Racing into the future

The Friday Race Series will be improved by new technology. Photo supplied.

On any given day, ski racers can be seen, in all of their spandex-wearing glory, racing through courses of red and blue gates. Have you ever stopped for a minute and thought about the amount of work it takes to make that happen?

To run a successful ski race, such as Sun Peaks’ recreational Friday Race Series for example, it takes a team of dedicated, trained volunteers to make this family-friendly event happen week after week. These course workers are on the mountain at first light getting things set up, gates need to be put in the snow, fencing needs to go up, signs and banners hung to keep sponsors happy and loose snow needs to be removed for safety. Other volunteers are busy with registration and organizing all of the off-snow logistics that make for a successful event.

But the one job that always seems to get elevated to mythical status is the timer. It’s their job to ensure that the race runs smoothly, that each racer’s time gets recorded accurately and that the integrity of the race is without reproach.

Timing systems have evolved from hand timed races with stopwatches to electronic timing that requires a physical wire connection between the top and bottom of the course. Sun Peaks has just become one of the first ski areas to embrace the latest technology, RFID (Radio Frequency Identification) chip timing.

While this tech has been around for a while, it has most often been used in situations where there are large numbers of participants starting in a short period of time, like cross country skiing races or running events. Using the system to time ski racing is less common but there are myriad advantages.

So, how does it work? Well, with full disclosure that I’m not Bill Nye the Science Guy, here’s my best layperson’s explanation: RFID systems require the racer to wear a chip somewhere on their person (in our case it’s a Velcro strap attached to the leg).

That chip passes a timing loop at the start of the race. The loop is connected to a device called an activator that gatherings GPS information such as the exact time of day, location, etc. That information is stored on the racer’s chip and when they pass through a second loop at the bottom the time between those two events is recorded. The information is then sent to a reader that can calculate the time from the start to the finish. All of this happens through the wonder of science, or completely by witchcraft and wizardry, I still haven’t decided which.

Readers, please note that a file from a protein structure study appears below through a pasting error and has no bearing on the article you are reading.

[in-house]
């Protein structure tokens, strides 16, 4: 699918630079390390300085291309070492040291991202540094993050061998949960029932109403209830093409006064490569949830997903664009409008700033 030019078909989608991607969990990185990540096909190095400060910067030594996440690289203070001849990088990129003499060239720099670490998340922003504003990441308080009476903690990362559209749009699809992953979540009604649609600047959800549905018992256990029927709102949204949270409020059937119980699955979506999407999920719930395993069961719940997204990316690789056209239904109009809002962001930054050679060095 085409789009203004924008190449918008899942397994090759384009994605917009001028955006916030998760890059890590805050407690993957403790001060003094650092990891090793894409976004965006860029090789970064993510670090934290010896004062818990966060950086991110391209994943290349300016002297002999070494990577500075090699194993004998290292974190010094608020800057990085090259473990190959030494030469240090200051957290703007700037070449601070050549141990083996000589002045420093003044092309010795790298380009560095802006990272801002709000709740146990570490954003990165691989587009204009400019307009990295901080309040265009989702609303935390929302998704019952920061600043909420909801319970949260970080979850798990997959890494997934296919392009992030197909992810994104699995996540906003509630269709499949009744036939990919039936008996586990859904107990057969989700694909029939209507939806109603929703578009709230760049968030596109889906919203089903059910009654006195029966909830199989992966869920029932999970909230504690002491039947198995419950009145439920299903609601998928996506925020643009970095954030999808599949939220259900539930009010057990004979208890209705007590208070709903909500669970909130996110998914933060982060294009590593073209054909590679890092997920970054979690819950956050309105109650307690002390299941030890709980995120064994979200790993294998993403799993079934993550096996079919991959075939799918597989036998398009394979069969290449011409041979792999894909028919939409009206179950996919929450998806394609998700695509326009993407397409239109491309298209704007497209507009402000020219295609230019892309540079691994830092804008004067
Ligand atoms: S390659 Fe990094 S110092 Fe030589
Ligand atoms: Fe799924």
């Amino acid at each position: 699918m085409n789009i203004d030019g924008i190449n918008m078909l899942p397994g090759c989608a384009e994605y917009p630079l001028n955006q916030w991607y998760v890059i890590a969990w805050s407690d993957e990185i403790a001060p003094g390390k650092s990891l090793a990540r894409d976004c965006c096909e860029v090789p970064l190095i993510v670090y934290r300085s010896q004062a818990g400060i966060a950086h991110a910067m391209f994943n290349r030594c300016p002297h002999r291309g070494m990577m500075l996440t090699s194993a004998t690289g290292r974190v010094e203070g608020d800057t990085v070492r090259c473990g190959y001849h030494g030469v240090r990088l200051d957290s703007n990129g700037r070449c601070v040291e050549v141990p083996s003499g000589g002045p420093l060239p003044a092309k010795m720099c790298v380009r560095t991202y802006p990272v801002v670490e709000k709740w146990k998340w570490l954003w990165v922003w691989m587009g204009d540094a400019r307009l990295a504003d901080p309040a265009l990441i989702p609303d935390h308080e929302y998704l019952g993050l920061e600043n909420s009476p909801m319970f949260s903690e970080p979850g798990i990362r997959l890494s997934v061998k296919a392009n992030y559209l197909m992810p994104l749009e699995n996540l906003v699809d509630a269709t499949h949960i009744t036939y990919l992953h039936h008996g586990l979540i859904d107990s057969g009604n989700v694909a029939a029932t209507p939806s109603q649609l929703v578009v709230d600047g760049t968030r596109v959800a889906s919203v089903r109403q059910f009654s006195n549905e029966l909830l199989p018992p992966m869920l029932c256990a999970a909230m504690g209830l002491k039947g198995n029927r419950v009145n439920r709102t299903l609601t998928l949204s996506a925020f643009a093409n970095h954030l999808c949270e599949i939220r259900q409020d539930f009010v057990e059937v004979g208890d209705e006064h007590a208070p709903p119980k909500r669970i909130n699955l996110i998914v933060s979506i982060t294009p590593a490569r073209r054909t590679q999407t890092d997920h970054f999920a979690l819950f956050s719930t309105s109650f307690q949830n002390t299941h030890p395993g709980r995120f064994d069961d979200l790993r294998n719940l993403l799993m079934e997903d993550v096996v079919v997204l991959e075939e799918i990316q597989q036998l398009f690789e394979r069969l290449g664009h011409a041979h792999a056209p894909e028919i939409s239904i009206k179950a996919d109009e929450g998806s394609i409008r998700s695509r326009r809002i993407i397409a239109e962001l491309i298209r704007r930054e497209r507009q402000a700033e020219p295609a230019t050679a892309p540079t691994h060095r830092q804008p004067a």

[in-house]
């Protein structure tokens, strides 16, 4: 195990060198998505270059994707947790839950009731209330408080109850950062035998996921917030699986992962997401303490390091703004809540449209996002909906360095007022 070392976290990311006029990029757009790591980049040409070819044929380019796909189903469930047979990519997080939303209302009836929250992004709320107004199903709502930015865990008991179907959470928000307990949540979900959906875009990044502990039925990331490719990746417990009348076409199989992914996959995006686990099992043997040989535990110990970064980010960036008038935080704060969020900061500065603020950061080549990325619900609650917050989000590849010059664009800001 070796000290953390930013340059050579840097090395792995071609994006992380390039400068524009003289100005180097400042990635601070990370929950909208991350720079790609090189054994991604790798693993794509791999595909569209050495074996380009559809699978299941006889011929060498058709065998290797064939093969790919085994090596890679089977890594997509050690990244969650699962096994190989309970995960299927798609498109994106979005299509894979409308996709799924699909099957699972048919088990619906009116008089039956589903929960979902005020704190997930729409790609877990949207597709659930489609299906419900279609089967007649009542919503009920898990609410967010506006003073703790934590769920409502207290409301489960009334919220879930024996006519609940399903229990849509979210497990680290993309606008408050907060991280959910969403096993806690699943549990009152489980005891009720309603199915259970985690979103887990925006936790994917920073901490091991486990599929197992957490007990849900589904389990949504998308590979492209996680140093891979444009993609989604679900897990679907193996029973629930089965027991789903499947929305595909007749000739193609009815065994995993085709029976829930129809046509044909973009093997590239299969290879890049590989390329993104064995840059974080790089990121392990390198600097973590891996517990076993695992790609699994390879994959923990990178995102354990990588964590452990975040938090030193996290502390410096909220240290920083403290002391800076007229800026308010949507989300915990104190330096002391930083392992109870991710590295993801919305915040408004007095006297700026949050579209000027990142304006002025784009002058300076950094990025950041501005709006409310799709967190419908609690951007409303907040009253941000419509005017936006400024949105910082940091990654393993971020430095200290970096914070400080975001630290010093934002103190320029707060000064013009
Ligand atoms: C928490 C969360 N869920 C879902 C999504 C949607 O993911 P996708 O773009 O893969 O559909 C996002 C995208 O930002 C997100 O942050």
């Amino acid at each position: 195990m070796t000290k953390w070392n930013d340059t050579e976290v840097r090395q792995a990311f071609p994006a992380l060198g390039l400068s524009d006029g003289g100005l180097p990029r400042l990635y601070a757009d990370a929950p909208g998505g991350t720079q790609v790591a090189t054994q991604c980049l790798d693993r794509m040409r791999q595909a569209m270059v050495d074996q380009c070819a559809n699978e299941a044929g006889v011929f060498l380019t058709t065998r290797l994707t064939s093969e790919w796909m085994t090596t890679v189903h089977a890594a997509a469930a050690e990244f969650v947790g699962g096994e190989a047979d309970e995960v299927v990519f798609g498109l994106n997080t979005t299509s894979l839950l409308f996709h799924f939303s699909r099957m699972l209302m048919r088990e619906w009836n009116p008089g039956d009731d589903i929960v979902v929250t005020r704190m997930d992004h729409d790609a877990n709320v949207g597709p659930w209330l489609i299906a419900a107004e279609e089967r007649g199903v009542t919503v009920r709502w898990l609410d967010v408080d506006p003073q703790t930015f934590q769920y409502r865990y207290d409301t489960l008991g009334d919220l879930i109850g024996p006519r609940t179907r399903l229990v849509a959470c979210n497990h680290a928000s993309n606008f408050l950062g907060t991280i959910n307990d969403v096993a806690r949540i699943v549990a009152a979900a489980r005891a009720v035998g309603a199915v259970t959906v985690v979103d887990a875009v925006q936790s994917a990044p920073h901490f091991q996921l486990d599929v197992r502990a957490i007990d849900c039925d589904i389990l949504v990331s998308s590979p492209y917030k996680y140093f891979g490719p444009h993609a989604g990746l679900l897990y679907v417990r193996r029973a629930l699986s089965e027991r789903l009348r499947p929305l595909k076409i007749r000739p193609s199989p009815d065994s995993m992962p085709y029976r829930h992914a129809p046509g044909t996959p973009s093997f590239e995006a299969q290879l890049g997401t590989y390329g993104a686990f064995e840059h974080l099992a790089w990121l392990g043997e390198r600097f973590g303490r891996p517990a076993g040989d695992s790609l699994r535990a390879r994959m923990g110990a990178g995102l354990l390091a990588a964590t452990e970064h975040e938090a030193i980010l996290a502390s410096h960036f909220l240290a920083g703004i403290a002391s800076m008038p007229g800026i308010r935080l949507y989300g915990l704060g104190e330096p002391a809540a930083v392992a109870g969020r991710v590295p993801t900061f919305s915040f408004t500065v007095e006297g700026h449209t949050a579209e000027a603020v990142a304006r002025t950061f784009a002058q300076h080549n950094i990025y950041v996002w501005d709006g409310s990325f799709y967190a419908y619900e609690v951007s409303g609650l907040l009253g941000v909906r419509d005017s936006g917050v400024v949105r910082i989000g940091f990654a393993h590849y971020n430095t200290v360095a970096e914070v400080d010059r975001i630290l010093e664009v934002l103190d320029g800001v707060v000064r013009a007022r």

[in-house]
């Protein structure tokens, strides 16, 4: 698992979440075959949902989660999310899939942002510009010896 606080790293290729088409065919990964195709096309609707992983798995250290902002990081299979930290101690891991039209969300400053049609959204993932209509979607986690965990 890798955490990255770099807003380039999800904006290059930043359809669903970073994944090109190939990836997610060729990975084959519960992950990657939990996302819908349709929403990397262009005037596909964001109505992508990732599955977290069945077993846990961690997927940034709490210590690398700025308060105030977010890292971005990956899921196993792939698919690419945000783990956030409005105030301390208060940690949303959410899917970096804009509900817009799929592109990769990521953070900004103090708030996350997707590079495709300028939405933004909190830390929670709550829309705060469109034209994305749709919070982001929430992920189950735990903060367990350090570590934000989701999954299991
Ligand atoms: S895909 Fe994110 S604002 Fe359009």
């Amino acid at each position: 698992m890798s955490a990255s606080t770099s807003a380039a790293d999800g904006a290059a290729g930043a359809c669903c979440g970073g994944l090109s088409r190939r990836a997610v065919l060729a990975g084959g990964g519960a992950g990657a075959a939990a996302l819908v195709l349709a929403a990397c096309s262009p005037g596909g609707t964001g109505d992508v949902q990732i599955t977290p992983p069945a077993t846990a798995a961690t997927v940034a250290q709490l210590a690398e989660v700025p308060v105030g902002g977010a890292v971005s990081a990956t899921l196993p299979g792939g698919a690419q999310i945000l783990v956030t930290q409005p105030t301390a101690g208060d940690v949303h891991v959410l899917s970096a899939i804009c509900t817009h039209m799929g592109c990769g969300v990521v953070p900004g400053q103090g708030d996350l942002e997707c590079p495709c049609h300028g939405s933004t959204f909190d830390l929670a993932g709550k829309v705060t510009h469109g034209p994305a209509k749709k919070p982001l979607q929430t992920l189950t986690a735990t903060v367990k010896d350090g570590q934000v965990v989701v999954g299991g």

The end result is a race that is both easier to set up and a more user-friendly way for organizers and participants to see the race results. Racers can log into a website to see their times immediately. The data can also be tweaked to show the top finishers in each category, fastest runs, or any other metrics that organizers wish.

Sun Peaks’ director of skiing, Nancy Greene Raine, was on hand to see the debut of the new system at the Jan. 18 Friday Race Series. She offered words of encouragement to younger racers and showed great enthusiasm for a product that puts Sun Peaks at the head of the pack in terms of event timing.

“This technology is going to allow Sun Peaks to remain at the forefront of ski racing and event hosting. Sun Peaks is a world-class resort that is proud to support a fantastic Canadian made product. It’s just one more way for us to continue to give both locals and guests the experience they deserve,” she said.